Tools for Transformation: Becoming Accessible,
Culturally Responsive, and Trauma-Informed Organizations
Implementation Support Guides for Domestic Violence and Sexual Assault Programs
THE SOCIAL, EMOTIONAL, AND RELATIONAL
CLIMATE AND ORGANIZATIONAL TRAUMA
This sample proclamation aims to assist Tribal leaders and advocates in their efforts to proclaim October as Domestic Violence Awareness Month across Tribal Nations, Alaska Native villages, and Indian and Native Hawaiian communities. We encourage you to download and customize this template as needed.
This sample proclamation aims to assist Tribal leaders and advocates in their efforts to proclaim April as Sexual Assault Awareness Month across Tribal Nations, Alaska Native villages, and Indian and Native Hawaiian communities. We encourage you to download and customize this template as needed.
The work to end violence against Native women and recreate peaceful, harmonious communities is based on reclaiming our traditional values, belief systems and life ways. As shown in the Nonviolence Equality Wheel, the key values of this life way are: compassion, respect, generosity, mutual sharing, humility, contributing/industriousness, courage, love and being spiritually centered. At the center of this tool is equality. Equality is recognizing that everyone has the right to follow their path. Equality means power-sharing, not holding power over.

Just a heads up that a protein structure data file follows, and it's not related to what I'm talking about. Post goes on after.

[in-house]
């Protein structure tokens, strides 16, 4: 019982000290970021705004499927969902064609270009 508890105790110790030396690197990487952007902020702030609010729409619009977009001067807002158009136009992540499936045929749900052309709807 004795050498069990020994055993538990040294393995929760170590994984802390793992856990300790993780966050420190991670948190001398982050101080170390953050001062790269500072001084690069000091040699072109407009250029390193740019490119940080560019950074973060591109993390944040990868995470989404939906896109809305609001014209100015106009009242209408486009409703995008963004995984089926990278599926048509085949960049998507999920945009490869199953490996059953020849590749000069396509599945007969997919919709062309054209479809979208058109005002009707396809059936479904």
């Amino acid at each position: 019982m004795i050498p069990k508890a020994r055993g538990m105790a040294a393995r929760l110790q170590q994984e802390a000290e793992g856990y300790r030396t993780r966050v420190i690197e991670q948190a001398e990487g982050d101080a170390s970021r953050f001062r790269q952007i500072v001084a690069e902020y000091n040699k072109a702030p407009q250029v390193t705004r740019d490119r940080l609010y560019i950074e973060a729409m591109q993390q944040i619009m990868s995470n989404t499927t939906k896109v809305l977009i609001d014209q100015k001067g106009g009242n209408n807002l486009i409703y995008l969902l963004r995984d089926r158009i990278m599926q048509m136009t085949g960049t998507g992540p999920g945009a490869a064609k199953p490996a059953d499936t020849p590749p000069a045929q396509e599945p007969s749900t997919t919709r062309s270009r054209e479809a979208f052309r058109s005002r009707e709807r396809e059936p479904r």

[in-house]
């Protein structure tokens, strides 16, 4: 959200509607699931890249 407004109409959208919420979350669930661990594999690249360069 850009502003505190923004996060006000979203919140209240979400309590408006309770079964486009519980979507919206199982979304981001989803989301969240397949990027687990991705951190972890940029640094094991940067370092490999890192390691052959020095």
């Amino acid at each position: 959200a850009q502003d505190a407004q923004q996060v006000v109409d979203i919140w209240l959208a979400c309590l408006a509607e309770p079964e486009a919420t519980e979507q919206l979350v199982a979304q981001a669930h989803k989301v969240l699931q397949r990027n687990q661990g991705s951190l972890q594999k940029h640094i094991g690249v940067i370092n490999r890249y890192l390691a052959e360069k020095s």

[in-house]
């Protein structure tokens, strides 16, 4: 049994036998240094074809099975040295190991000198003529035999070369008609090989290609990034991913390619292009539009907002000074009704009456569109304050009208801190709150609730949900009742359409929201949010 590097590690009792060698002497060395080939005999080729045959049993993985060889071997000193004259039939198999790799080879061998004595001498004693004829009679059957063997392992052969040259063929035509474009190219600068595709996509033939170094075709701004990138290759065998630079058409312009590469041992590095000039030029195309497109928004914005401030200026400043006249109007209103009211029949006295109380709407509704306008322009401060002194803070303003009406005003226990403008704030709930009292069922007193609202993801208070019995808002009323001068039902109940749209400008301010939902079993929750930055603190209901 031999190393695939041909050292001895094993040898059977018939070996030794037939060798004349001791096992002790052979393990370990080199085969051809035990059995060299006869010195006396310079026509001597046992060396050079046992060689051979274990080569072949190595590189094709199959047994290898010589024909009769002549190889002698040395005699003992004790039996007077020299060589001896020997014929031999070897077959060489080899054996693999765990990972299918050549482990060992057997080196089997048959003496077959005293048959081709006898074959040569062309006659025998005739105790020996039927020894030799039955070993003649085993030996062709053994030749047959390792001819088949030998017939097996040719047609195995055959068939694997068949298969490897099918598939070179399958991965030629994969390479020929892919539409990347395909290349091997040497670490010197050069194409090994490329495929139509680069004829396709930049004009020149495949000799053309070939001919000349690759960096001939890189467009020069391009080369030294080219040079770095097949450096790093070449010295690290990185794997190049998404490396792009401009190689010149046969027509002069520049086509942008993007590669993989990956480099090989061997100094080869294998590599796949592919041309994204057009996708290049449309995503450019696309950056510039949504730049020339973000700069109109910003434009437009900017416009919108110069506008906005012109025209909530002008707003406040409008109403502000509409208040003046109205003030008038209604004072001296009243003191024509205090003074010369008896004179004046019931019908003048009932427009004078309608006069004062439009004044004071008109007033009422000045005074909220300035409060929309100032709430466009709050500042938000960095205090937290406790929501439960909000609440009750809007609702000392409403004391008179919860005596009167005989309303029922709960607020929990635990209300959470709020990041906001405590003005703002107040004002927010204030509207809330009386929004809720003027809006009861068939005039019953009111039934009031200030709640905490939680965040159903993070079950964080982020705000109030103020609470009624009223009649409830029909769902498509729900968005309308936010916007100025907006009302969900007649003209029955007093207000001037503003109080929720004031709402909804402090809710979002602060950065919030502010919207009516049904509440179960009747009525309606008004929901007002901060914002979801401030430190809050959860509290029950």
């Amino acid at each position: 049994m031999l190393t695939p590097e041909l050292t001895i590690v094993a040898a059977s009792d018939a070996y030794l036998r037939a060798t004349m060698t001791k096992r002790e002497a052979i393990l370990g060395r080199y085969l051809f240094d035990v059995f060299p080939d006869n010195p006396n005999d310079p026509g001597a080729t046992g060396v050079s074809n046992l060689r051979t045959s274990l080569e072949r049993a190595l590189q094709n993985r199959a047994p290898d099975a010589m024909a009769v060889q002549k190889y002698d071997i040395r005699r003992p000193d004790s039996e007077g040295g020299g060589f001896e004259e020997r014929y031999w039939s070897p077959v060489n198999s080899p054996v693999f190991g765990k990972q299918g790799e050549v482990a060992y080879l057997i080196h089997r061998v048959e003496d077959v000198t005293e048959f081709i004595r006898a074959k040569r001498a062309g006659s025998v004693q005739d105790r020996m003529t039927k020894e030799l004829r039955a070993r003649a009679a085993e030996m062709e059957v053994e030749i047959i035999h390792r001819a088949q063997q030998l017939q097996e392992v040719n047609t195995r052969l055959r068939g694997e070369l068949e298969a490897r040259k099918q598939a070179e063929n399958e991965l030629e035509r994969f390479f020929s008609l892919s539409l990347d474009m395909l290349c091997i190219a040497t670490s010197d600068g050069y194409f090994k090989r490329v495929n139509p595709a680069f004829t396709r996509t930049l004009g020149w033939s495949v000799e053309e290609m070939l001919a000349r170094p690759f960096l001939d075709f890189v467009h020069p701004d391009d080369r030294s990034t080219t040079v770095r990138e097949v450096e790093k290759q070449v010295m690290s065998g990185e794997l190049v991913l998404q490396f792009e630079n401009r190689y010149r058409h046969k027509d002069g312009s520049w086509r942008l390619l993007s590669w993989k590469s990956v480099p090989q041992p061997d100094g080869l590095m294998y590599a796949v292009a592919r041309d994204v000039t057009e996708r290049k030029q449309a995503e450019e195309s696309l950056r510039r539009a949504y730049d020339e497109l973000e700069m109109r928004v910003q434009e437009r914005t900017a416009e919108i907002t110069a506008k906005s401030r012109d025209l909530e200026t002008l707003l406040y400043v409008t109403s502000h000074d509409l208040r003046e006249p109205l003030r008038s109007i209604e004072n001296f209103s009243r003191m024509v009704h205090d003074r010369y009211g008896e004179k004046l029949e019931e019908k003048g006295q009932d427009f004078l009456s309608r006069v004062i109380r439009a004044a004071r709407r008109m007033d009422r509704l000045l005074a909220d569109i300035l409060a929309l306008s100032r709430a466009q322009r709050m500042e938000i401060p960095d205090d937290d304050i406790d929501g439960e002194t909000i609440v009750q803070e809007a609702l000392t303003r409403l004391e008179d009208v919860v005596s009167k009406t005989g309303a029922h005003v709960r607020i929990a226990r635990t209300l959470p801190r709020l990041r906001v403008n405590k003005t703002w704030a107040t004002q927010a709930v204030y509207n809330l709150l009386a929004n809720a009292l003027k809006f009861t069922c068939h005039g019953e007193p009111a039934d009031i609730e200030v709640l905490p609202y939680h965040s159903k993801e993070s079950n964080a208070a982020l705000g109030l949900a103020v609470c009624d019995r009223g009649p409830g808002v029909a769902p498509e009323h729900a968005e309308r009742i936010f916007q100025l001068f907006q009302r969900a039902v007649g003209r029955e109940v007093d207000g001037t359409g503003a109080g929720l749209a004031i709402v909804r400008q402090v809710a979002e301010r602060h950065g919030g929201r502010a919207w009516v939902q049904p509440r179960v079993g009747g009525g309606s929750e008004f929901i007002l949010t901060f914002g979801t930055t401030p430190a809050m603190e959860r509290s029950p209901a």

Advocacy for survivors of Intimate Partner Violence (IPV) requires an understanding of the dynamics and tactics of IPV. This understanding is also necessary for advocacy for social change to end domestic violence. This webinar will provide an overview of the root causes of domestic violence in Indigenous communities. It will also explain the dynamics and tactics of IPV from a survivor’s perspective.
The social, political, and cultural instability during the colonial era and American Revolution involved ongoing warfare, shifting allegiances among Indigenous and European nations, enslavement, and relocation of Indigenous people. Indigenous women and girls were particularly impacted “…as females during wartime, colonial expansion, and slavery… [are] especially vulnerable to the sexual violence that so often accompanied conquest…” (Miles, 2008).
This project is supported by Grant Number 90EV0409 from the Administration on Children, Youth and Families, Family and Youth Services Bureau, U.S. Department of Health and Human Services. Its contents are solely the responsibility of the authors and do not necessarily represent the official views of the U.S. Department of Health and Human Services.